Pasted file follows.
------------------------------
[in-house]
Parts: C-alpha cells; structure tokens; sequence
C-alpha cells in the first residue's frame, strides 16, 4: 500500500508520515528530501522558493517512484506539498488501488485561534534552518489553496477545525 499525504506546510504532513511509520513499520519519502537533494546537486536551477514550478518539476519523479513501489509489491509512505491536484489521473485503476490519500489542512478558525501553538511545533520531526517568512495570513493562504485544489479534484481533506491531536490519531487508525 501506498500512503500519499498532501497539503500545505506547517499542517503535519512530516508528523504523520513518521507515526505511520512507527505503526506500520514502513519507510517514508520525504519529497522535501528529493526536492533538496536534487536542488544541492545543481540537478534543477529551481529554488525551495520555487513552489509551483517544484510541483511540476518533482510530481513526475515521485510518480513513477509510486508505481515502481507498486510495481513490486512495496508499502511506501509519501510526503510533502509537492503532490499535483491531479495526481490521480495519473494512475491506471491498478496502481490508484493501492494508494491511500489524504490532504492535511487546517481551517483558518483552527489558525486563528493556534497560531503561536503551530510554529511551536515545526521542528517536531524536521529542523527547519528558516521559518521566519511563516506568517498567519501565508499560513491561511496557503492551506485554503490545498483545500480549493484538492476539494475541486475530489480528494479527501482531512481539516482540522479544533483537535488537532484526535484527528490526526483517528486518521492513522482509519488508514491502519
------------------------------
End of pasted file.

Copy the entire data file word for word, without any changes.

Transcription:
[in-house]
Parts: C-alpha cells; structure tokens; sequence
C-alpha cells in the first residue's frame, strides 16, 4: 500500500508520515528530501522558493517512484506539498488501488485561534534552518489553496477545525 499525504506546510504532513511509520513499520519519502537533494546537486536551477514550478518539476519523479513501489509489491509512505491536484489521473485503476490519500489542512478558525501553538511545533520531526517568512495570513493562504485544489479534484481533506491531536490519531487508525 501506498500512503500519499498532501497539503500545505506547517499542517503535519512530516508528523504523520513518521507515526505511520512507527505503526506500520514502513519507510517514508520525504519529497522535501528529493526536492533538496536534487536542488544541492545543481540537478534543477529551481529554488525551495520555487513552489509551483517544484510541483511540476518533482510530481513526475515521485510518480513513477509510486508505481515502481507498486510495481513490486512495496508499502511506501509519501510526503510533502509537492503532490499535483491531479495526481490521480495519473494512475491506471491498478496502481490508484493501492494508494491511500489524504490532504492535511487546517481551517483558518483552527489558525486563528493556534497560531503561536503551530510554529511551536515545526521542528517536531524536521529542523527547519528558516521559518521566519511563516506568517498567519501565508499560513491561511496557503492551506485554503490545498483545500480549493484538492476539494475541486475530489480528494479527501482531512481539516482540522479544533483537535488537532484526535484527528490526526483517528486518521492513522482509519488508514491502519